IBM is making no bones bout it. The company’s in deep trouble, and will be hurting for rest of this year. In describing its principal difficulty, IBM confirmed the somewhat speculative news reports – first aired here as long ago as February 18 – and Wall Street rumours that had made the rounds for months. […]
IBM is making no bones bout it. The company’s in deep trouble, and will be hurting for rest of this year. In describing its principal difficulty, IBM confirmed the somewhat speculative news reports – first aired here as long ago as February 18 – and Wall Street rumours that had made the rounds for months. The gist of these stories was that IBM had announced a modest renovation of its 3090E mainframes – the 3090S line – but was unable actually to deliver the machines to customers. On Friday, March 17, IBM made it official. The company said, in obfuscatory fashion, that it had had a problem making as many 3090S systems as customers wanted. Consequently, the manufacturer added, its earnings for the quarter would be lower than expected. Incidentally, explained the manufacturer’s spin doctors, profits for the rest of the year would be below expectations, too. IBM shares fell nearly nine dollars between Friday morning and Monday’s market close, wiping out more than $6 billion of paper wealth around the world. Combined with reports in the US, UK and across Europe that inflation was back in style – prices of most IBM computers, for instance, were being increased by 5% in the US and 3% in the UK – the impact on equity markets was instant and quite severe. And the full effects of IBM’s statements may yet be forthcoming. IBM’s earnings forecast is particularly bad news when one considers just how Wall Street analysts get their estimates in the first place. The most respected and influential stock watchers don’t merely report the numbers that come up on their spreadsheets. An IBM analyst will let IBM know what his quarterly profit numbers are and then expect IBM to drop some subtle hints if the company feels a revision is in order. IBM doesn’t say, Raise it 32 cents, idiot!, or You’re a dime too high. But the company would tell an analyst that, You may be somewhat optimistic. This, as part of a continuing dialogue, has a specific meaning to a particular analyst; it might, for instance, mean that the analyst is 5% to 10% above IBM’s own secret forecast. So when IBM said that analysts’ profit expectations were excessive it was, in effect, admitting that its own projections had gone awry. Rather than express their gratitude to IBM for its taking blame for their mistakes, the analysts instead turned on Big Blue. This is natural enough. For several months to come, the stock-watchers will actually have to do their own work. More importantly, many analysts now face a new risk: the firms that pay them hundreds of thousands of dollars may have discovered that some of the more visible voices on Wall Street emanate from heads containing no more grey matter than those of healthy squirrels. Despite its appearance of being under fire, IBM has in fact gotten away with quite a bit so far. The company’s disk business is in dire straits, but not a word about this has appeared on the news wires. Quite a few people suggest that a significant number of the AS/400s shipped by IBM are languishing in the warehouses of remarketers. The OS/2 operating system, IBM’s heroic effort to wrest control of the PC software market back from Microsoft and a host of other barbarians, has been selling as well as snowshoes in the Sahara. Various less important products, like the RT and the 3480 mainframe tape subsystem, also have brought disappointment to IBM. The bright side of these mishaps – a reduction in overhead as hundreds of careers meet the corporate guillotine – hasn’t yet been appreciated by investors. Nor has the likelihood that IBM will have some good news tomorrow, when it is the guest of a huge convocation of stock pickers in Boston. Users, however, already seem to sense the company’s vulnerability. Despite IBM’s protestations that its problems stem from low chip yields, not a lack of orders, many mainframe customers seem to be getting hefty discounts. This is particularly apparent at the largest, savviest shops – the ones that will plug in an Amdahl mainframe or a used IBM machine if Big Blue trys to be too clever and overplays its hand. The toll mou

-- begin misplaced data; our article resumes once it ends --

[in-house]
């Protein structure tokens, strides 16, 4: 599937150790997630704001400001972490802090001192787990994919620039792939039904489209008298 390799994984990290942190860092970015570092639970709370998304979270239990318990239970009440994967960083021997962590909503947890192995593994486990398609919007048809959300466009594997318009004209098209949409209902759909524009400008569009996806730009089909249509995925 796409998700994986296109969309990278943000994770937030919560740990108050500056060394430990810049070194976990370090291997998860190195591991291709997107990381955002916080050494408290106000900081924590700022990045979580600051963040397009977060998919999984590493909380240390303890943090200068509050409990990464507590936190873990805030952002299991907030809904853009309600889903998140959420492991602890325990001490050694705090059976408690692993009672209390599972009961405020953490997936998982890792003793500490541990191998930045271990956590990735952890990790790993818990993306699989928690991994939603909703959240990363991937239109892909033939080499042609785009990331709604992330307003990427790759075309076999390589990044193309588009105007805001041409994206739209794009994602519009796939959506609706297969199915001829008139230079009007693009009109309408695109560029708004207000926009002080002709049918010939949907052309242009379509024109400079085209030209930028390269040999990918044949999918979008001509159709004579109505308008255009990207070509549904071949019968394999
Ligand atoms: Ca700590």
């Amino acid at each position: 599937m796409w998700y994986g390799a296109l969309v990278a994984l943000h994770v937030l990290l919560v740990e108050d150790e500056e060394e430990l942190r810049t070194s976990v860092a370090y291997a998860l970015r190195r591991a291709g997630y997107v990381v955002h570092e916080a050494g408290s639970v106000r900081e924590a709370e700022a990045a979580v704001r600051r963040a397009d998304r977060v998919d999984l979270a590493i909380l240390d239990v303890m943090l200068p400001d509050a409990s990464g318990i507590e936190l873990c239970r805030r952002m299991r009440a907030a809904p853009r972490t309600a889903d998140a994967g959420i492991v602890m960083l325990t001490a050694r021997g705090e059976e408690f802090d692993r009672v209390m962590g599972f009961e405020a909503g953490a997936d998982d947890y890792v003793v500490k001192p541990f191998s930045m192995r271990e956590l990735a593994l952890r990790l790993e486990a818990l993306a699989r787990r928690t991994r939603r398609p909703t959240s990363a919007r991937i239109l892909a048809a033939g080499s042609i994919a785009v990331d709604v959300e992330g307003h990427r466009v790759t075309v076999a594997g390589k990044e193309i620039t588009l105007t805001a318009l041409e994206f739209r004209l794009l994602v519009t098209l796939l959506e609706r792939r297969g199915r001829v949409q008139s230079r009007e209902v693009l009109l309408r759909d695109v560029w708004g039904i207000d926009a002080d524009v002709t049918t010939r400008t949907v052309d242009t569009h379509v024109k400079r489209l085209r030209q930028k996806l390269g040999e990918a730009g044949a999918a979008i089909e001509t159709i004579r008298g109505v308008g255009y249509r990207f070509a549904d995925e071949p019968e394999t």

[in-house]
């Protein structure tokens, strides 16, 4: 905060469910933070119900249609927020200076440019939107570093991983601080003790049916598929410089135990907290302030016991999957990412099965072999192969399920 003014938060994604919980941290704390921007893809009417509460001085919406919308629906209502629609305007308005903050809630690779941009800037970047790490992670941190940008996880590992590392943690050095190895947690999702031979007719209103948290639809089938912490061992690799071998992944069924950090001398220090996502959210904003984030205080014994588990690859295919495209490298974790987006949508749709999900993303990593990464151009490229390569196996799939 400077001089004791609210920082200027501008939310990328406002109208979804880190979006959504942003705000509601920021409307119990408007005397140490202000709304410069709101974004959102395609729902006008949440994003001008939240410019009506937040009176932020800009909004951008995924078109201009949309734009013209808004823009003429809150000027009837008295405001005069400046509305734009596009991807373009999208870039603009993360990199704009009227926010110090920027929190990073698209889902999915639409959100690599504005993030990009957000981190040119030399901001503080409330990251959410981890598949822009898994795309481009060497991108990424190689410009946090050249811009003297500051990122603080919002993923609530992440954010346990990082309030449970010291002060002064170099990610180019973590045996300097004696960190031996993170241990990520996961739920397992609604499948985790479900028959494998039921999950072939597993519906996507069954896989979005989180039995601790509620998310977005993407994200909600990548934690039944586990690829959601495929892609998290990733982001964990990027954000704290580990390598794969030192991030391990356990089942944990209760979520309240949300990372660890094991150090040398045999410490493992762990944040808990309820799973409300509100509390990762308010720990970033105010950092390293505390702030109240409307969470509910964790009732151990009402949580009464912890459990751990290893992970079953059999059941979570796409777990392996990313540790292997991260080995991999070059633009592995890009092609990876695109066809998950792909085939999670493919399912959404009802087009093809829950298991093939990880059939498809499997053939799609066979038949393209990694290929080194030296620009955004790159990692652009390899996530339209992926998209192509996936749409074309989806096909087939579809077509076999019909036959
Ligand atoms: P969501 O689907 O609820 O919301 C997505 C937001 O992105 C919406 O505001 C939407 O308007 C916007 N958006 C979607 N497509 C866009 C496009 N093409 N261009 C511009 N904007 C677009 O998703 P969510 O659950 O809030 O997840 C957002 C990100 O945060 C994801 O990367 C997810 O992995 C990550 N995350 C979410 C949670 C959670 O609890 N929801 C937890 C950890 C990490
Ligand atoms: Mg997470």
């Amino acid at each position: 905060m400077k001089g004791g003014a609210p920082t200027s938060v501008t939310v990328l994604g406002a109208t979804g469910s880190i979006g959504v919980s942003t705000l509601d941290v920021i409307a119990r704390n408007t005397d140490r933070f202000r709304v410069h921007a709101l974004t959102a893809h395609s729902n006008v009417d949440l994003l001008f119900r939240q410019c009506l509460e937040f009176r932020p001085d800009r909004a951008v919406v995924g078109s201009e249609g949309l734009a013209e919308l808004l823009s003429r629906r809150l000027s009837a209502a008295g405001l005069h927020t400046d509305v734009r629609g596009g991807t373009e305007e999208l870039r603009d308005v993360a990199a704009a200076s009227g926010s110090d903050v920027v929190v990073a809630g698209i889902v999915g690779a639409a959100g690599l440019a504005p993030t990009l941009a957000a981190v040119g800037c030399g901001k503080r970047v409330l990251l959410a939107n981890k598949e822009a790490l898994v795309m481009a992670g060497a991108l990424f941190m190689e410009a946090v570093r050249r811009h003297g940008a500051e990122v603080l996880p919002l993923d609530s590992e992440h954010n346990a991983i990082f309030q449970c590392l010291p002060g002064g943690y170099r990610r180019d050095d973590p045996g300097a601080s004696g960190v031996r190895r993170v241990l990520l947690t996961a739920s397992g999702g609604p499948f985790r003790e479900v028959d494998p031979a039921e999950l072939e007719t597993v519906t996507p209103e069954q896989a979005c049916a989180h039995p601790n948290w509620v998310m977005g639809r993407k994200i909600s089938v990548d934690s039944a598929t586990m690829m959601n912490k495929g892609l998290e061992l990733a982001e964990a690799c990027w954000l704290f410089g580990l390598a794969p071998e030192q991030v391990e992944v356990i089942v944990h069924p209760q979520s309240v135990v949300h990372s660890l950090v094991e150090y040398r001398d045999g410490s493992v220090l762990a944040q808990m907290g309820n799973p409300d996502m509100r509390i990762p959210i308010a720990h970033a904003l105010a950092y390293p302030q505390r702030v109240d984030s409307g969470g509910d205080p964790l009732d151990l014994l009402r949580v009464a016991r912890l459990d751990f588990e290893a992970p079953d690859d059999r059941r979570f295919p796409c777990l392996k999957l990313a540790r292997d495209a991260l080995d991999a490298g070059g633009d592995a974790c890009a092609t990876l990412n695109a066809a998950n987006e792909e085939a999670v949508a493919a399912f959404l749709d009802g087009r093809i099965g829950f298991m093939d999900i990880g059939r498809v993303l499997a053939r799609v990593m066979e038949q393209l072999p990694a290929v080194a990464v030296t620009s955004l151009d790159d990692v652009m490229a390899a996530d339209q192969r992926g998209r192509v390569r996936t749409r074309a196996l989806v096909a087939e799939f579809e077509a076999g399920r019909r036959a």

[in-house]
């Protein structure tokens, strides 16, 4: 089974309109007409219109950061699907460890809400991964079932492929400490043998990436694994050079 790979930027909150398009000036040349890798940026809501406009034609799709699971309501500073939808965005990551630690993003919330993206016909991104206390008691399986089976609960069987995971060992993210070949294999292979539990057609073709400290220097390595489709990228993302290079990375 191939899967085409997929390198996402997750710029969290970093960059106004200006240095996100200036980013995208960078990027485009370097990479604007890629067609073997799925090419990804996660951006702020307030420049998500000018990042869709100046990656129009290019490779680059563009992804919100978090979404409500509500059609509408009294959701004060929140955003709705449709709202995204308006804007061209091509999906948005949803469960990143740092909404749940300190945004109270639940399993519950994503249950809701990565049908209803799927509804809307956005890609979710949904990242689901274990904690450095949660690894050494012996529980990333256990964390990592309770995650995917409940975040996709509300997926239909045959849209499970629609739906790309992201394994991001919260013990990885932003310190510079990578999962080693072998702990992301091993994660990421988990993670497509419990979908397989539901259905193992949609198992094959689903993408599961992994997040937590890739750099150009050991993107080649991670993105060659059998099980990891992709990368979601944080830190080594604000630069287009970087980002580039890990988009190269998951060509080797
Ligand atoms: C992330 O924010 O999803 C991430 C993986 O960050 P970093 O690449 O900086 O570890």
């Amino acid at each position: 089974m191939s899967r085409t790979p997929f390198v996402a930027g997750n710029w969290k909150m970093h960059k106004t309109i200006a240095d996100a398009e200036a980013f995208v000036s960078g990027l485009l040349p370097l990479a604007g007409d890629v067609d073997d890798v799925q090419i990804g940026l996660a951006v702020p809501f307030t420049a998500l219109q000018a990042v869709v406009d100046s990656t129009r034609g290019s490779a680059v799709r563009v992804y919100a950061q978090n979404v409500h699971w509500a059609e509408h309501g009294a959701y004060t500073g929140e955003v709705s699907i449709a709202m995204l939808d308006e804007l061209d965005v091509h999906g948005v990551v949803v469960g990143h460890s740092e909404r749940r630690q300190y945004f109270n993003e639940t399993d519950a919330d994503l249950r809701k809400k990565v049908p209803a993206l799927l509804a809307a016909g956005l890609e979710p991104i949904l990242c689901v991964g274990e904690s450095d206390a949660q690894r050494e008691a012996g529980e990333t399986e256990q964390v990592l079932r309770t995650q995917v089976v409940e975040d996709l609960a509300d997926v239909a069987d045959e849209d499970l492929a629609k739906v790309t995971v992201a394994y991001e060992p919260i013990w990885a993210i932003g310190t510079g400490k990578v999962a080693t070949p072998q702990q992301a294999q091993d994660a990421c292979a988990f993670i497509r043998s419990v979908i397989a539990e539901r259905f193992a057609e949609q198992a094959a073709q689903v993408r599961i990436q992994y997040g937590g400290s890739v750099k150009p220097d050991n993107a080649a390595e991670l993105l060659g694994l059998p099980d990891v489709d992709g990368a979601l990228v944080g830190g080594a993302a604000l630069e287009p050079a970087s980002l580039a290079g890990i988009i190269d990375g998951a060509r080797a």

nts Meanwhile, neither IBM nor the users of its gear – nor the purportedly great minds of Wall Street – have examined the roots of IBM’s woes. IBM may have accelerated its 3090 announcement plans when Amdahl first said it could build 100 MIPS mainframes. Instead of simply announcing one additional Amdahl-baiting machine – the 3090-600S – which it could have delivered no matter how low its chip yields were, IBM decided to unveil the whole 3090S product line. Presumably, the company’s engineers agreed they could meet the target, an assertion obviously made under great pressure and in an atmosphere of fear, uncertainty and doubt concerning their careers. So far, IBM has survived its inability to keep its promises. But the toll mounts. It includes the 3990-3 disk controller that is about a year behind schedule, the performance problems associated with the smallest AS/400s, the death of IBM’s portable PCs and its RT headaches, the initially cool reception accorded OS/2, the inappropriately high prices of 3380 disks, the sad case of the 9370, the company’s chaotic attempt to cope with the Unix craze, and its unexpected endorsement of Japanese mainframe standards that might undermine its own. Eventually, somebody might question whether the company’s leaders are in control of their situation.